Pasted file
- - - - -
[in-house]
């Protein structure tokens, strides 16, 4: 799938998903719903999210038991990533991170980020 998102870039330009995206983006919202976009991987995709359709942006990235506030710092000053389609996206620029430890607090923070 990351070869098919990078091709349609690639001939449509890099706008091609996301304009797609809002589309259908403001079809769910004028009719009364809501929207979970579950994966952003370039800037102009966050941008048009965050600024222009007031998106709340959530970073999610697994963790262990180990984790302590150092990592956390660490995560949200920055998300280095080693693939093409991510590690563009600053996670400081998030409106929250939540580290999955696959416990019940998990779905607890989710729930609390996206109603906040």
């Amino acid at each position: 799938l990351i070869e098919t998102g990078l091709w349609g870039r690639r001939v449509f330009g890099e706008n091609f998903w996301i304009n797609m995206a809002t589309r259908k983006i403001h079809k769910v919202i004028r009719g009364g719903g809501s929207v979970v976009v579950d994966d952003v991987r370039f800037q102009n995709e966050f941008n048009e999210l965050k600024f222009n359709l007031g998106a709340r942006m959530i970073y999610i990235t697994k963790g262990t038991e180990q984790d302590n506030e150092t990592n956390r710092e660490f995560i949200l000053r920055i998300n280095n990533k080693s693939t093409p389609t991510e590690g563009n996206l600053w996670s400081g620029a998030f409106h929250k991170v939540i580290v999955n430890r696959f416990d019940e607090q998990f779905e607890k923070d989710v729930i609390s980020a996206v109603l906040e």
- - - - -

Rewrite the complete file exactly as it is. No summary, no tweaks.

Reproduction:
[in-house]
């Protein structure tokens, strides 16, 4: 799938998903719903999210038991990533991170980020 998102870039330009995206983006919202976009991987995709359709942006990235506030710092000053389609996206620029430890607090923070 990351070869098919990078091709349609690639001939449509890099706008091609996301304009797609809002589309259908403001079809769910004028009719009364809501929207979970579950994966952003370039800037102009966050941008048009965050600024222009007031998106709340959530970073999610697994963790262990180990984790302590150092990592956390660490995560949200920055998300280095080693693939093409991510590690563009600053996670400081998030409106929250939540580290999955696959416990019940998990779905607890989710729930609390996206109603906040």
């Amino acid at each position: 799938l990351i070869e098919t998102g990078l091709w349609g870039r690639r001939v449509f330009g890099e706008n091609f998903w996301i304009n797609m995206a809002t589309r259908k983006i403001h079809k769910v919202i004028r009719g009364g719903g809501s929207v979970v976009v579950d994966d952003v991987r370039f800037q102009n995709e966050f941008n048009e999210l965050k600024f222009n359709l007031g998106a709340r942006m959530i970073y999610i990235t697994k963790g262990t038991e180990q984790d302590n506030e150092t990592n956390r710092e660490f995560i949200l000053r920055i998300n280095n990533k080693s693939t093409p389609t991510e590690g563009n996206l600053w996670s400081g620029a998030f409106h929250k991170v939540i580290v999955n430890r696959f416990d019940e607090q998990f779905e607890k923070d989710v729930i609390s980020a996206v109603l906040e």